Stories From The Arch

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15 Things I Wish I Had Known Before Starting University

This post is inspired by Ariel. No, not the red-headed mermaid that lives under the sea, rather one of my co-workers; or at least she was one of my co-workers as little as 24 hours ago.  Ariel just ended her contract with the SSC and will be moving to the London area to continue pursuing her career in marketing and communications – congrats Ariel!!

Her job for the past few months has been running some of the social media pages for the SSC and in her spare time, Ariel writes for her own blog, Ariel Coverage (apparently we are all very invested in the art of blogging around  here). Recently, Ariel posted “20 things I wish I had known before starting University” and after reading and reflecting on her post I got to thinking about my own list of things I wish I had known….

So here it is, the 15 things I wish I had known before starting University.

 

1.You will learn how to be self-sufficient. You will learn to be an adult here. You will learn how to do your own laundry (ok you might wash all the darks and lights together to save a bit of money – but you will still learn). You will buy your own groceries and cook your own meals. You will clean up after yourself. Learning to do all of this on your own, without reminders, is a big accomplishment. It’s your first step into what one may call “adulting.”

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2. It’s up to you to decide how you want to have a good time. If you like to go out and party, that’s great (waves my drink in the air for you), but if you would rather hang out, play video games and chill with some friends, that’s cool too. There are hundreds of ways to have fun and make friends at university, so do what you are most comfortable with and enjoy yourself.

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3. Don’t be intimidated by a challenge. The way you perform under stress is the best judge of your character. Learn to work through what challenges you and don’t be intimidated by hard courses, or challenging events. They often prove to be the most rewarding.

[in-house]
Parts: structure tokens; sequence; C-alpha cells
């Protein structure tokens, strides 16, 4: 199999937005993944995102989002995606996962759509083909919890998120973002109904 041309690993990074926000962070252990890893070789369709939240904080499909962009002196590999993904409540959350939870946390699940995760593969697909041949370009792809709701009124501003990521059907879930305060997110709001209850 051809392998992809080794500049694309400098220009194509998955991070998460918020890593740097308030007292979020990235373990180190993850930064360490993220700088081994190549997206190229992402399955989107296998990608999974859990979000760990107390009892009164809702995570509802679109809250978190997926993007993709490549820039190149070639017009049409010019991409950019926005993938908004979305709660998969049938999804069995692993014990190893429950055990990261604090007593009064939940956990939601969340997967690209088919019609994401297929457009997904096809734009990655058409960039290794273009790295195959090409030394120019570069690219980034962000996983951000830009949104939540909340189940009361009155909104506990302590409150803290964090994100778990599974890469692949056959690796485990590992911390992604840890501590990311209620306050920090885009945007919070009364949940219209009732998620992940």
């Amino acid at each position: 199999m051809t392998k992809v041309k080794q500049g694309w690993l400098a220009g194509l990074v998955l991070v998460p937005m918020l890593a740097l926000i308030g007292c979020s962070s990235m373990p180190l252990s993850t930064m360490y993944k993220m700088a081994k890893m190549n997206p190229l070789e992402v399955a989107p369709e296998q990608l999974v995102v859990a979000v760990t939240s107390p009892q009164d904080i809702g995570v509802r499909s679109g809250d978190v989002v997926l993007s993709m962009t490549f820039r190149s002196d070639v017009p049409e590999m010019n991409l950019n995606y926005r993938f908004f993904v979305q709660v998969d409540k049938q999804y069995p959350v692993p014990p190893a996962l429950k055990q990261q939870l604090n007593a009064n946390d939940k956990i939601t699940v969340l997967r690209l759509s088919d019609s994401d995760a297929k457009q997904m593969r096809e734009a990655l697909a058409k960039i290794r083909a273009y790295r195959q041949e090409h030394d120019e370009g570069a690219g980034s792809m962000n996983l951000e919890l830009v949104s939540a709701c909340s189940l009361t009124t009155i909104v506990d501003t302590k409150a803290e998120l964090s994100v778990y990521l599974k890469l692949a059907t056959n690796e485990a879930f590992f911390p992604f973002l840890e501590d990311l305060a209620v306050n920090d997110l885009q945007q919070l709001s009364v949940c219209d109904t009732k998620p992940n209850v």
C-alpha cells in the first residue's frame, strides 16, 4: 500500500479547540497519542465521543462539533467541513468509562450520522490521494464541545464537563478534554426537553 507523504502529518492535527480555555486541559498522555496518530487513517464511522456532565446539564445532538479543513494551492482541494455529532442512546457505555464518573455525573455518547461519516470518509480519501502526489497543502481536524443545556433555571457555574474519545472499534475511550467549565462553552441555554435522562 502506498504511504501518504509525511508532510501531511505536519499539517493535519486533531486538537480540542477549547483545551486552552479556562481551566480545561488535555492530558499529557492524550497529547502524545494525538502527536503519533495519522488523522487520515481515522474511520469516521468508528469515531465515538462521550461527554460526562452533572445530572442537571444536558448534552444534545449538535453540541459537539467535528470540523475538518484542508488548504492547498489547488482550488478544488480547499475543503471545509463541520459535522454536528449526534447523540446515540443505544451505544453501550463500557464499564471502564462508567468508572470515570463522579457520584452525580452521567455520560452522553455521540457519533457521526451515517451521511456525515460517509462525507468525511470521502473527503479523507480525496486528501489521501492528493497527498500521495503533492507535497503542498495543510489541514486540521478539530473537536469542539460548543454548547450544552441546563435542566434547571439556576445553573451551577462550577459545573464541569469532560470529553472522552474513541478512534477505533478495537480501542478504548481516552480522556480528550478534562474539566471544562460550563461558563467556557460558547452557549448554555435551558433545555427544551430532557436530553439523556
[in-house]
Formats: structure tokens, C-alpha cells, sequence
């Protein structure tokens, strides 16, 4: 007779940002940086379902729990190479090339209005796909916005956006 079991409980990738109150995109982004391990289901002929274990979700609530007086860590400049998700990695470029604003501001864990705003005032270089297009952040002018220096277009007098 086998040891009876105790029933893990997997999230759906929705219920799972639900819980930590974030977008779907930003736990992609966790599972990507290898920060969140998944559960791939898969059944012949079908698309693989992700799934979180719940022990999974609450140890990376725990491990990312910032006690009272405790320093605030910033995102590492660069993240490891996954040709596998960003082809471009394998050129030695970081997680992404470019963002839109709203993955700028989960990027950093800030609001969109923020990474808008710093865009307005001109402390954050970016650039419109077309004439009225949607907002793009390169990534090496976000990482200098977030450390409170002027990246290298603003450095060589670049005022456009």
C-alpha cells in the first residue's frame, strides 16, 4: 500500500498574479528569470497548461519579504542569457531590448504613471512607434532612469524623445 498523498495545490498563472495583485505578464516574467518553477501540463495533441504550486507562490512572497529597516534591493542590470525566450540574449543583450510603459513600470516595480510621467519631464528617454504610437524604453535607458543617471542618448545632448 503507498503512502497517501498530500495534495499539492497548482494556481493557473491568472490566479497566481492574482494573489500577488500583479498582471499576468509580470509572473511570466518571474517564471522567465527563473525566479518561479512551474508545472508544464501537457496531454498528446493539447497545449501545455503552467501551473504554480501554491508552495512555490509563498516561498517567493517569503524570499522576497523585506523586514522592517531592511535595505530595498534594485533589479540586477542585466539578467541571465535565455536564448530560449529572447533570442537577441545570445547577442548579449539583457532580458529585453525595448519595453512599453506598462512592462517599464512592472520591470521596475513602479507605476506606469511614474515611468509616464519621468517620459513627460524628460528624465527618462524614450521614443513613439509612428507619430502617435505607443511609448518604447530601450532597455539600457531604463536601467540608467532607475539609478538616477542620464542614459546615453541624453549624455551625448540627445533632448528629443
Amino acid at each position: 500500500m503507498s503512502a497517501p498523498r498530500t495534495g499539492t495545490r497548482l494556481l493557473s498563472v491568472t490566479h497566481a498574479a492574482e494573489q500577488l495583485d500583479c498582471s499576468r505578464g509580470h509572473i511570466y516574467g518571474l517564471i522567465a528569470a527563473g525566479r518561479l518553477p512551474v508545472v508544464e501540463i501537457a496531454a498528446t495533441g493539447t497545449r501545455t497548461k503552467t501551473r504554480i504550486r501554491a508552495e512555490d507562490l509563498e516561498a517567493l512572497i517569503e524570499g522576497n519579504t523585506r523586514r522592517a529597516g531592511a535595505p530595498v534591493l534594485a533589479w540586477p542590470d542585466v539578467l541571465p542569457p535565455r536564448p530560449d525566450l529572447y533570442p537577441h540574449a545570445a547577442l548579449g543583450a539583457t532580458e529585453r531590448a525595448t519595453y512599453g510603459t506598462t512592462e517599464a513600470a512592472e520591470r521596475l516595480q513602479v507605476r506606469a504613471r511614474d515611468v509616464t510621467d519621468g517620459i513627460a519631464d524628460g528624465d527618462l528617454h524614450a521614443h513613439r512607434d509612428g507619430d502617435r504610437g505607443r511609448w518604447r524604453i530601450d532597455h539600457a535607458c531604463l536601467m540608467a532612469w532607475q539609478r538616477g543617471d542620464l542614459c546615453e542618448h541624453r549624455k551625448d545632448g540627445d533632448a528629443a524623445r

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4. Make your own decisions. Everyone in university is asked the same question: “what are you doing with your life? Is this really a good major?” The way you answer this is up to you, but if you like what you’re doing, keep doing it, no matter what others think.

5. Letting go of things is okay. We, as humans, want to hold on to so many things – people, places, objects. But these people, places, and objects will continue to change, just as you will. Know that it is okay to move on from friendships, situations, or places which may not serve purpose to you anymore. Sometimes you need to let go of things in order to grow.

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6. Call home. You are no longer a teenager, which means that the previous anger and angst you may have had towards your family needs to go. I have grown closer to my family and love and appreciate them now more than ever; I just needed the distance to realize how much they mean to me.

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7. Don’t be afraid to ask questions. University is an open and safe space. If you don’t understand something, ask questions. It is better to find your answers and challenge opinions than it is to sit with ignorance or confusion.